When Cole Kimball arrived from Triple-A Syracuse on Saturday morning, on a few hours' sleep and his usual jolt of adrenaline, manager Jim Riggleman said he was going to ease the 25-year-old into high-leverage situations over time. That took all of two days to change.
Kimball's first two appearances - a ninth-inning stint on Saturday when the Nationals were down a run and another ninth inning with the team up four - weren't exactly garbage time, either. But last night, with the team up a run in the seventh inning over the Pirates, Riggleman called on Kimball.
The hard-throwing right-hander gave up an inherited run, blowing the win for John Lannan on Andrew McCutchen's triple, but composed himself to get a groundout that kept McCutchen at third and a strikeout to end the inning. The game stayed tied, and the Nationals went ahead for good on Danny Espinosa's two-run homer.
Kimball likely won't pitch today - he's worked three days in a row - but the way the Nationals have used him already shows how quickly he's gained their trust. He's got a nasty split-fingered fastball and a slider to go with his high-90s heat, and if he can throw strikes, he's got a chance to be a late-inning fixture in a deep bullpen.
His arrival, though, means a couple things for other Nationals pitchers. First, Kimball got the call-up over Collin Balester, who was the first reliever called up this year and had just gotten lit up at Triple-A Syracuse the night Kimball got the call to come to Washington. The Nationals' bullpen is now stocked with power arms, and if the Nationals are going to need anything in the near future, it's a long reliever. Todd Coffey could wind up getting some of that work with Chad Gaudin on the DL, and the Nationals would have Kimball, Sean Burnett, Tyler Clippard and Henry Rodriguez to work in the seventh and eighth innings. Balester's only way in the immediate future, it would seem, is an injury or a slip-up that sends Kimball back to the minors.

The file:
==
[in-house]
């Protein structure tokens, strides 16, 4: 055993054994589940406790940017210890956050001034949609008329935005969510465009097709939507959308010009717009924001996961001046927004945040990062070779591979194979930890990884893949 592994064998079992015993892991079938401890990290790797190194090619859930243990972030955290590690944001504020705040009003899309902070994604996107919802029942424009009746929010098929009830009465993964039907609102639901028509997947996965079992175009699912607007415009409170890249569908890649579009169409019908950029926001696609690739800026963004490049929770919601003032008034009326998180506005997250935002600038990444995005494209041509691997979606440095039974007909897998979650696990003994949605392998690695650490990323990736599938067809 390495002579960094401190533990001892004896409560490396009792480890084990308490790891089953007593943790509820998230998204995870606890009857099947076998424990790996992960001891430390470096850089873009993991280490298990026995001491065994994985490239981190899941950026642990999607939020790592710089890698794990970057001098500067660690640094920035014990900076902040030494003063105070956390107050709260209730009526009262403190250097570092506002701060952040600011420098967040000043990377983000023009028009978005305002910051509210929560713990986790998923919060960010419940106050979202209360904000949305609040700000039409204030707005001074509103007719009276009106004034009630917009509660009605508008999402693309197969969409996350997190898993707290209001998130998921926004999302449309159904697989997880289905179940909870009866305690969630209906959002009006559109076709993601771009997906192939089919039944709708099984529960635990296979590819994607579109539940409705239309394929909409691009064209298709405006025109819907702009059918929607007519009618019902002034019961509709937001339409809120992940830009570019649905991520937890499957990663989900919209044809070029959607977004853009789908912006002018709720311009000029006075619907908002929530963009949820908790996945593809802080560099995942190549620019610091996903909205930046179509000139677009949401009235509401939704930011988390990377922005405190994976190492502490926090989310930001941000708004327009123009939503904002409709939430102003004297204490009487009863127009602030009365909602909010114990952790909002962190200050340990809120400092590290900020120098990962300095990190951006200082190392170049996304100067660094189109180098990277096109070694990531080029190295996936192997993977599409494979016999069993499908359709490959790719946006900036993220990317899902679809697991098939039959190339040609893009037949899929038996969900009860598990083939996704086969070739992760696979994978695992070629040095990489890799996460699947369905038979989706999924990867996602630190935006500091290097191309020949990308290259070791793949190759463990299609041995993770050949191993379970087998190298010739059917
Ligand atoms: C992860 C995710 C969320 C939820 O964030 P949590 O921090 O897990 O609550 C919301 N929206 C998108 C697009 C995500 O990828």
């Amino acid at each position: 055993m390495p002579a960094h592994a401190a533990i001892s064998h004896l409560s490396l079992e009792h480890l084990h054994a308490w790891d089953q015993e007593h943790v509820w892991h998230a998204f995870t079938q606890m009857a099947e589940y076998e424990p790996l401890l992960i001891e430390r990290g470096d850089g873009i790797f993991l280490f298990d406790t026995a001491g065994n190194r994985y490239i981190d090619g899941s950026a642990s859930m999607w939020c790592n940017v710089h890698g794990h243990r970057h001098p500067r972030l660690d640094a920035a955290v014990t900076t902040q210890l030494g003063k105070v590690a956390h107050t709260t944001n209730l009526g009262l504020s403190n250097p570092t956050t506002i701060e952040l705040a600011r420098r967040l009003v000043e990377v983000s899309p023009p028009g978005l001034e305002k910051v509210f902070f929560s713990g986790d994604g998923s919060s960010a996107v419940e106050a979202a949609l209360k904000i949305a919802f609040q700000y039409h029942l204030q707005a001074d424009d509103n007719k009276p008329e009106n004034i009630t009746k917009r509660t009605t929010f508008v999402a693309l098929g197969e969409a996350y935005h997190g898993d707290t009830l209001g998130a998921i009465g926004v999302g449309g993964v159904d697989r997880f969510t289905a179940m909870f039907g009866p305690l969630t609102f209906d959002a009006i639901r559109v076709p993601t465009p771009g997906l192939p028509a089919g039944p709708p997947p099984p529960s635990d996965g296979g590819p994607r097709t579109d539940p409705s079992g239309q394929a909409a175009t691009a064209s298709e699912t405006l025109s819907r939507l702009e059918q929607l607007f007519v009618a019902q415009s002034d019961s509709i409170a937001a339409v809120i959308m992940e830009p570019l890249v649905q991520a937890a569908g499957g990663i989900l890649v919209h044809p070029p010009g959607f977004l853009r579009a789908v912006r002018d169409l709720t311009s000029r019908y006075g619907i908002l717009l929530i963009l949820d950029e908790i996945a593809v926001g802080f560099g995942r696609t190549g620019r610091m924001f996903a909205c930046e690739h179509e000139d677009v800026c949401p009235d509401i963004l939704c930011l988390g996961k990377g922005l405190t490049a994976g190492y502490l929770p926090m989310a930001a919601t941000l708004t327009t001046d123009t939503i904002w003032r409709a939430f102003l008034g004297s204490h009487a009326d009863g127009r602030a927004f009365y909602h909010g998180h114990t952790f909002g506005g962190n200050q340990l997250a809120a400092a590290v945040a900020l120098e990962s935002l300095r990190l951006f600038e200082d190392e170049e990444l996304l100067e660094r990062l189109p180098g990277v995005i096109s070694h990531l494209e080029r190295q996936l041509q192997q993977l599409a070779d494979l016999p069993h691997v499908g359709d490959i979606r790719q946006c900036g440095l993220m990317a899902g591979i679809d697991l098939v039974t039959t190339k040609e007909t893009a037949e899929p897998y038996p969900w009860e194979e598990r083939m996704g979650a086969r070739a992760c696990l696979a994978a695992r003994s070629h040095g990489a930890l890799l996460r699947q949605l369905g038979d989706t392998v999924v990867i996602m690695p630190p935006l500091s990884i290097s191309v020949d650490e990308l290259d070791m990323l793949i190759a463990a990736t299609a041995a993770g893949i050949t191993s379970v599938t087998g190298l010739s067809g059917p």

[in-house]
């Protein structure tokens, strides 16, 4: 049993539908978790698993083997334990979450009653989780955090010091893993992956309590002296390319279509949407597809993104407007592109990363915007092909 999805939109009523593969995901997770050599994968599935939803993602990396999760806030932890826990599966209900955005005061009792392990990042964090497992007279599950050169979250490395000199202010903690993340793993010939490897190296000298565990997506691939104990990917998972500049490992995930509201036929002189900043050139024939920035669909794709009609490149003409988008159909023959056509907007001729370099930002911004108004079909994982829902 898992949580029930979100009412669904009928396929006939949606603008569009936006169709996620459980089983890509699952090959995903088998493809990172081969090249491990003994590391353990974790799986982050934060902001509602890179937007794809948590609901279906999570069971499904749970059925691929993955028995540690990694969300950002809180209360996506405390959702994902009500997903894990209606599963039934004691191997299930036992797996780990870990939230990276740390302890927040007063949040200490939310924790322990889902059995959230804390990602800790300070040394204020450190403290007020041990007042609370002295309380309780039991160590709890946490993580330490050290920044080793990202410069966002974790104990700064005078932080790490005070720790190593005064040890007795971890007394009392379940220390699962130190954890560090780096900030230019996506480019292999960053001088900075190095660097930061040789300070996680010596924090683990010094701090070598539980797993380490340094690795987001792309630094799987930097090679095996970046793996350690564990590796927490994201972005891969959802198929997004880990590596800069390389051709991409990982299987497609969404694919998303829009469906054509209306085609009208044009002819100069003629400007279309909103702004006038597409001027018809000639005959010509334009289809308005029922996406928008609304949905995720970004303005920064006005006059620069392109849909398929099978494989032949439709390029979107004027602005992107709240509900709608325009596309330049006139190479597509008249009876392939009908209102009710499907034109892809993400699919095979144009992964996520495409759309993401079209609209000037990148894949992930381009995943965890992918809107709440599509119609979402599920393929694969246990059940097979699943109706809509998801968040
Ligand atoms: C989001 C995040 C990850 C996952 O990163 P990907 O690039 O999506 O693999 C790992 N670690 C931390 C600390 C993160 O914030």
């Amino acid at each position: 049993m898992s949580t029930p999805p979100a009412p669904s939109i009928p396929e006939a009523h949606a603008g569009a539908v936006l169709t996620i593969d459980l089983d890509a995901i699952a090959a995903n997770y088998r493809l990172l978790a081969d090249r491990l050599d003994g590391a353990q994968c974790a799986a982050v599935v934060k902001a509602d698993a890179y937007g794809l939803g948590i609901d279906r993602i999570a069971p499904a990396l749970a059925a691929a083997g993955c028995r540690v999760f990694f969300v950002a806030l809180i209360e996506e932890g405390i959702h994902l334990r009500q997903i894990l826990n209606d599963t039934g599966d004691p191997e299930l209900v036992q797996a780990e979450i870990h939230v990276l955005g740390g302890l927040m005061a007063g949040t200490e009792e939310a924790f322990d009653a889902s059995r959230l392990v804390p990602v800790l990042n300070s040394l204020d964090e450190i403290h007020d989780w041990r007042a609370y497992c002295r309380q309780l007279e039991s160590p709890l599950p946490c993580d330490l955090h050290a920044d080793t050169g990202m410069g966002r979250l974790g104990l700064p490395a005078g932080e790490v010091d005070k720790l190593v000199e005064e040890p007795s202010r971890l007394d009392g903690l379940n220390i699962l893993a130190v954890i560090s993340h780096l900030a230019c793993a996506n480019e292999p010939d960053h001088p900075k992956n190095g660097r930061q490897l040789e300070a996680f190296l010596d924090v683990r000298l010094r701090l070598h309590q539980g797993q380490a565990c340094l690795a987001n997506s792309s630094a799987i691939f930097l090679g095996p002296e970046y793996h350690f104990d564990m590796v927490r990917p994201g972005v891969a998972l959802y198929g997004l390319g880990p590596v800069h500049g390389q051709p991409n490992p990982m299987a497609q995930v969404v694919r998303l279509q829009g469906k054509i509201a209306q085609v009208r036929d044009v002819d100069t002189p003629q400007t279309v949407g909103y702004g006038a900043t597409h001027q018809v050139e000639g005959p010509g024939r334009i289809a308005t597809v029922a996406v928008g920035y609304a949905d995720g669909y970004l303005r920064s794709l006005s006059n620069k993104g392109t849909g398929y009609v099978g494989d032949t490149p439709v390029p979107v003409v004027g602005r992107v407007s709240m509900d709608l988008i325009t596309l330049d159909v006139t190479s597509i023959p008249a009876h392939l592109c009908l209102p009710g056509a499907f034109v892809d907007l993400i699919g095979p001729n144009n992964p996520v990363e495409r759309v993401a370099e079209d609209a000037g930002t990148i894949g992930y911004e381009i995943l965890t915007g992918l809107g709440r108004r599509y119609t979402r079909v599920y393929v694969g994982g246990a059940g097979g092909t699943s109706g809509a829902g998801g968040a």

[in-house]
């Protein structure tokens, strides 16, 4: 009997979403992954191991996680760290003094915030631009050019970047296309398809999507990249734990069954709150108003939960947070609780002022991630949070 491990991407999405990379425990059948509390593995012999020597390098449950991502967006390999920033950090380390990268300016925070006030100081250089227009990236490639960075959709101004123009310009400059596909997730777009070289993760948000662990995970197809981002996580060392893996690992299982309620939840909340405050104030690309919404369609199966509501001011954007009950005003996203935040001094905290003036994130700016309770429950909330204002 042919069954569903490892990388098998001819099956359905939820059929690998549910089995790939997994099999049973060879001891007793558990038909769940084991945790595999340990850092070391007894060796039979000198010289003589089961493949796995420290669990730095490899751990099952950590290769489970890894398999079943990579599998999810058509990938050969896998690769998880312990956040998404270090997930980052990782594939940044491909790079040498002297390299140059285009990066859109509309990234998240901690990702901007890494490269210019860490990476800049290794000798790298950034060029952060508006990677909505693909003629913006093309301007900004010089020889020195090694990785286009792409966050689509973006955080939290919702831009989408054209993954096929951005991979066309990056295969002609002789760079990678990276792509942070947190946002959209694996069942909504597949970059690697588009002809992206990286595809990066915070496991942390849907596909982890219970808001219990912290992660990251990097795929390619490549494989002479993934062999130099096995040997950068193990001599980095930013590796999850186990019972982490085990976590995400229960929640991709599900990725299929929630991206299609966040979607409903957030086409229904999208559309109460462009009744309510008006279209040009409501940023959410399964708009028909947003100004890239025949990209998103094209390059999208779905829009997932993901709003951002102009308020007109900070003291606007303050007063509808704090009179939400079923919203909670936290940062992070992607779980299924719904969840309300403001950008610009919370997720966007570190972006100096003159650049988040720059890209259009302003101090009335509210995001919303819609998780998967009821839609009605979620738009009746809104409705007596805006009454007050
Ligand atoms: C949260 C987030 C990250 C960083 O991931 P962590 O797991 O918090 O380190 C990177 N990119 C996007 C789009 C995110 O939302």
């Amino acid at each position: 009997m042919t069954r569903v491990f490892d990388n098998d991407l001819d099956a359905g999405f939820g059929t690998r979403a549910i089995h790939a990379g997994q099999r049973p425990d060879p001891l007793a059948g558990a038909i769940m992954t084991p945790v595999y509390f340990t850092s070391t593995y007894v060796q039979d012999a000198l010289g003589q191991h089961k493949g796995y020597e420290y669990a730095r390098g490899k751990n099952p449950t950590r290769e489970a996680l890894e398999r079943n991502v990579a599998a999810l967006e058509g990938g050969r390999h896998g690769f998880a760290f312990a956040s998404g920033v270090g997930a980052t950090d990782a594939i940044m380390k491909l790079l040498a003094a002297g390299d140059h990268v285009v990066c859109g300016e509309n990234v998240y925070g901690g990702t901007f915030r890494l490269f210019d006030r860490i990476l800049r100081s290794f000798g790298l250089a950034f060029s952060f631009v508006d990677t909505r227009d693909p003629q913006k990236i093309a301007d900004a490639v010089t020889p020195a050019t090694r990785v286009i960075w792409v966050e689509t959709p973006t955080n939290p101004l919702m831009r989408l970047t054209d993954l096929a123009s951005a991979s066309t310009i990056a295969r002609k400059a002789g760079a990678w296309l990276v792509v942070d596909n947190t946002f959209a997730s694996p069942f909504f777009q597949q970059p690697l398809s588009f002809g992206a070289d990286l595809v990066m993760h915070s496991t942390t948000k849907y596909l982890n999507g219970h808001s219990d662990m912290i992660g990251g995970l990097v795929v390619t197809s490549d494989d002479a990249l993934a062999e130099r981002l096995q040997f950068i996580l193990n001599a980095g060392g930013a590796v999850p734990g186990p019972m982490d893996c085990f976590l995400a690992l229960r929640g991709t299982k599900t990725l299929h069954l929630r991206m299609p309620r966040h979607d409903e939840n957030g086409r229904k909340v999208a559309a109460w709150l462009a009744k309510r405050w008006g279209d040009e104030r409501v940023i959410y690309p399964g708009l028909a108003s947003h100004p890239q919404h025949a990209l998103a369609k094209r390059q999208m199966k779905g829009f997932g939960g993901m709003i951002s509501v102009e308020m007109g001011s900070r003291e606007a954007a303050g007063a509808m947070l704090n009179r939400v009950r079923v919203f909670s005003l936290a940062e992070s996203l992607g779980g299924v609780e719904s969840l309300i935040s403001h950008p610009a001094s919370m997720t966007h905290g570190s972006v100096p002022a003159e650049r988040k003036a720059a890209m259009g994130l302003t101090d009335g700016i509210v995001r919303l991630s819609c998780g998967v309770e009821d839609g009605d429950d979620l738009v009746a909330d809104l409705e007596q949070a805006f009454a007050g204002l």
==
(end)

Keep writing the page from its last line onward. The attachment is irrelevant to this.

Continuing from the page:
And the Nationals have quickly put Kimball in high-leverage situations, while they're still not comfortable with Rodriguez there. Now, Rodriguez hasn't done much to suggest he's trustworthy there, and his 100-mph fastball will keep earning him chances in the majors, since he's out of options. But it's interesting to note that the Nationals are already more comfortable with Kimball - a former 12th-round pick and converted starter - than they are with Rodriguez, the centerpiece of the Josh Willingham trade last winter.
There's still time for Rodriguez (or outfielder Corey Brown) to provide some value in that trade, but the Nationals could also still have Willingham in left, instead of a Laynce Nix-Michael Morse platoon, with all the relievers they currently trust to pitch in big situations. They made the deal to get a package for a free agent-to-be that they deemed an injury risk, but they could have moved him this summer and used him for some lineup stability the first half of the season. It'll largely be up to Rodriguez to end second-guessing like this.